Imaging Gently - Validation of Imaging Algorithms to Reduce Radiation Exposure for Pediatric Trauma Patients
*Elaa Mahdi, Nicole Toscano, Robert Dorman, Angela Holland, Christopher Gitzelmann, Walter Pegoli, *Derek Wakeman
University of Rochester Medical Center, Rochester, NY
Background (issue): Compared to adults, children are at higher risk of radiation related complications, including fatal malignancies. Imaging algorithms may decrease practice variability and unnecessary radiation exposure. We sought to identify and validate imaging algorithms for pediatric blunt trauma patients to decrease the number of unnecessary computed tomography (CT) scans.
Methods: Imaging algorithms were developed for the head, cervical spine, chest, and abdomen/pelvis. Our institutional trauma database identified 58 patients in 2016 for whom the pediatric trauma team was activated. 13 children were excluded for penetrating mechanism (7), non-accidental trauma (4), death before advanced imaging (1), and proceeding directly to surgery (1). Our trauma imaging protocols were applied retrospectively by blinded chart review to determine the necessity of imaging.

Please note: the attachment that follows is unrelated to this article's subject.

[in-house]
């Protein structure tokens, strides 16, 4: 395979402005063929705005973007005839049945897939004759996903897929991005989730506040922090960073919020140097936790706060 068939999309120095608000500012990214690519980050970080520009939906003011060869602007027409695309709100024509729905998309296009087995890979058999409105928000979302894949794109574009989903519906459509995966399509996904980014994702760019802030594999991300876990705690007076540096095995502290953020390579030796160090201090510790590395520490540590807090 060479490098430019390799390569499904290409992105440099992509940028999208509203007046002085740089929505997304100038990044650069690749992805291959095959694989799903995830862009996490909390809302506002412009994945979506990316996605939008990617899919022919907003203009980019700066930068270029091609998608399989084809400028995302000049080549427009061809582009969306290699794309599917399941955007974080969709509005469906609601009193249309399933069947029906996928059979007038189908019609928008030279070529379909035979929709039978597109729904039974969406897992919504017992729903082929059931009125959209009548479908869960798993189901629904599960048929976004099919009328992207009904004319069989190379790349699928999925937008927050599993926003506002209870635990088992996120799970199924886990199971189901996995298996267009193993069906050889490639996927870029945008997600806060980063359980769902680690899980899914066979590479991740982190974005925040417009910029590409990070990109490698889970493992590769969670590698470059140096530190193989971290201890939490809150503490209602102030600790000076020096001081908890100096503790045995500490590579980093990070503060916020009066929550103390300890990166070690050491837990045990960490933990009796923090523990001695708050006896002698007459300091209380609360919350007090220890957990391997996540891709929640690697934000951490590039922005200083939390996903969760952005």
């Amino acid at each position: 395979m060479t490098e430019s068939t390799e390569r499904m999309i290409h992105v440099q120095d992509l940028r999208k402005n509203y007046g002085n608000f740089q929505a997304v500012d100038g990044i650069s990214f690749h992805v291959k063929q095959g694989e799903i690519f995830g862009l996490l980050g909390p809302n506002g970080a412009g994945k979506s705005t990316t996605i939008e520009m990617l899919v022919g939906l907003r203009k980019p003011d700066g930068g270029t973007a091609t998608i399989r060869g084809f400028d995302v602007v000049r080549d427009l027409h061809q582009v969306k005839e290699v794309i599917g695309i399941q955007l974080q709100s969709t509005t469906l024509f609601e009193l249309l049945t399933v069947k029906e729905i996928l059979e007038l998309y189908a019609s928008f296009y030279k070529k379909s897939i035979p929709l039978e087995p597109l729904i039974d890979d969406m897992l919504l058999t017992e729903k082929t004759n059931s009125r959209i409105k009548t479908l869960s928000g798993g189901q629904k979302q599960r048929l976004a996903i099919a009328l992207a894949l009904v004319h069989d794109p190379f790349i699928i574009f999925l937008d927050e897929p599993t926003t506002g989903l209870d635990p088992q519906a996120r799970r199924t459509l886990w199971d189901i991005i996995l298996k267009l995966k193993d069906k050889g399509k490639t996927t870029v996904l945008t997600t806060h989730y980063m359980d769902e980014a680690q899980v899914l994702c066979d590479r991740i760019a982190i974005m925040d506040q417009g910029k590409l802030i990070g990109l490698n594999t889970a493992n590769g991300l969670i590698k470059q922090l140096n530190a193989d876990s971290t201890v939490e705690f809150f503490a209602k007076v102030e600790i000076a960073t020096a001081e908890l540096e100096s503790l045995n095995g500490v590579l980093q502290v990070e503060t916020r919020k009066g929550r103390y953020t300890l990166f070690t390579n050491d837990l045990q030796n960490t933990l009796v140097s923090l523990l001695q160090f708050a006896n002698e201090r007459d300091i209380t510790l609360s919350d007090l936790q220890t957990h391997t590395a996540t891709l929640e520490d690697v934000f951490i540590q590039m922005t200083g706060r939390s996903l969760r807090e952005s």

Findings: 135 CT scans were performed in 45 children, averaging 3 scans per patient. 52% of CT scans were not indicated per protocol (Figure 1). Protocol utilization would have saved an average of $2990 and 648 mGy*cm radiation exposure per child. Not indicated CT scans identified 12 pulmonary contusions, 3 occult pneumothoraces, and 1 non-displaced orbital fracture; none required injury-specific therapy.
Conclusions (implications for practice): By applying imaging protocols, we can significantly reduce radiation exposure to pediatric trauma patients while not compromising the detection of clinically significant injuries. We plan to implement these protocols prospectively to guide imaging and improve quality care in traumatically injured children in the future.
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